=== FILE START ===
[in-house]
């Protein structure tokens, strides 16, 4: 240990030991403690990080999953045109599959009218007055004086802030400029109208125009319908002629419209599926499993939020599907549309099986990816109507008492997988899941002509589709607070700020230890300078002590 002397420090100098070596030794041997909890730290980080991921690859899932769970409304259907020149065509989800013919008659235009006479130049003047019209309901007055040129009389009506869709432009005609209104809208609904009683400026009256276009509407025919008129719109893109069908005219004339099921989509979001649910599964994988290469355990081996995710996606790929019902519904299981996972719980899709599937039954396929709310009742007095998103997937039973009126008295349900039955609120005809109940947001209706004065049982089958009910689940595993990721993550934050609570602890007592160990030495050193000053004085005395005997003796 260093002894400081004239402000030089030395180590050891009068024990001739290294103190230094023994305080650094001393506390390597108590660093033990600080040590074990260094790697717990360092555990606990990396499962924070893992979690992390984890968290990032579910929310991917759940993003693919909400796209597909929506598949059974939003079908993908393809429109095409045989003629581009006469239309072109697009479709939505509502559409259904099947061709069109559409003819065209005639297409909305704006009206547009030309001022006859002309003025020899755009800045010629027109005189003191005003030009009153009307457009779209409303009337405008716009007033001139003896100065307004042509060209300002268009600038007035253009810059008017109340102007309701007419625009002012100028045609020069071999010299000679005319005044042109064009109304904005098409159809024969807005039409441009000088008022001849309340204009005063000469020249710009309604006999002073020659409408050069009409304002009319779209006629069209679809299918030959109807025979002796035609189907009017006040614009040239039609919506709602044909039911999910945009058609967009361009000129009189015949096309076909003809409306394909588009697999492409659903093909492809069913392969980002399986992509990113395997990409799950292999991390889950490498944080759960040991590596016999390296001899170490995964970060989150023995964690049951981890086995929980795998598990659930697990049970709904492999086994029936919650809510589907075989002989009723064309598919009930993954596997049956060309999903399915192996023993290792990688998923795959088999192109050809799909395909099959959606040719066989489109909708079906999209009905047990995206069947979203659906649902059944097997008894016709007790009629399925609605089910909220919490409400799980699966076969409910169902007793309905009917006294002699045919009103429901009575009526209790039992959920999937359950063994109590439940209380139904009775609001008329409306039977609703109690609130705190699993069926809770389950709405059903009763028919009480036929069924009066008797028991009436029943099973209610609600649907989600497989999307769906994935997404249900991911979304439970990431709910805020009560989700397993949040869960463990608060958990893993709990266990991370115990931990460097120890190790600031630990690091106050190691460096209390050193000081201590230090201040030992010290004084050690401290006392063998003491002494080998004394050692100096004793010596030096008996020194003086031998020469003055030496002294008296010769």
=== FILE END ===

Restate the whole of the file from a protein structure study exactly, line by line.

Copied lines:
[in-house]
């Protein structure tokens, strides 16, 4: 240990030991403690990080999953045109599959009218007055004086802030400029109208125009319908002629419209599926499993939020599907549309099986990816109507008492997988899941002509589709607070700020230890300078002590 002397420090100098070596030794041997909890730290980080991921690859899932769970409304259907020149065509989800013919008659235009006479130049003047019209309901007055040129009389009506869709432009005609209104809208609904009683400026009256276009509407025919008129719109893109069908005219004339099921989509979001649910599964994988290469355990081996995710996606790929019902519904299981996972719980899709599937039954396929709310009742007095998103997937039973009126008295349900039955609120005809109940947001209706004065049982089958009910689940595993990721993550934050609570602890007592160990030495050193000053004085005395005997003796 260093002894400081004239402000030089030395180590050891009068024990001739290294103190230094023994305080650094001393506390390597108590660093033990600080040590074990260094790697717990360092555990606990990396499962924070893992979690992390984890968290990032579910929310991917759940993003693919909400796209597909929506598949059974939003079908993908393809429109095409045989003629581009006469239309072109697009479709939505509502559409259904099947061709069109559409003819065209005639297409909305704006009206547009030309001022006859002309003025020899755009800045010629027109005189003191005003030009009153009307457009779209409303009337405008716009007033001139003896100065307004042509060209300002268009600038007035253009810059008017109340102007309701007419625009002012100028045609020069071999010299000679005319005044042109064009109304904005098409159809024969807005039409441009000088008022001849309340204009005063000469020249710009309604006999002073020659409408050069009409304002009319779209006629069209679809299918030959109807025979002796035609189907009017006040614009040239039609919506709602044909039911999910945009058609967009361009000129009189015949096309076909003809409306394909588009697999492409659903093909492809069913392969980002399986992509990113395997990409799950292999991390889950490498944080759960040991590596016999390296001899170490995964970060989150023995964690049951981890086995929980795998598990659930697990049970709904492999086994029936919650809510589907075989002989009723064309598919009930993954596997049956060309999903399915192996023993290792990688998923795959088999192109050809799909395909099959959606040719066989489109909708079906999209009905047990995206069947979203659906649902059944097997008894016709007790009629399925609605089910909220919490409400799980699966076969409910169902007793309905009917006294002699045919009103429901009575009526209790039992959920999937359950063994109590439940209380139904009775609001008329409306039977609703109690609130705190699993069926809770389950709405059903009763028919009480036929069924009066008797028991009436029943099973209610609600649907989600497989999307769906994935997404249900991911979304439970990431709910805020009560989700397993949040869960463990608060958990893993709990266990991370115990931990460097120890190790600031630990690091106050190691460096209390050193000081201590230090201040030992010290004084050690401290006392063998003491002494080998004394050692100096004793010596030096008996020194003086031998020469003055030496002294008296010769």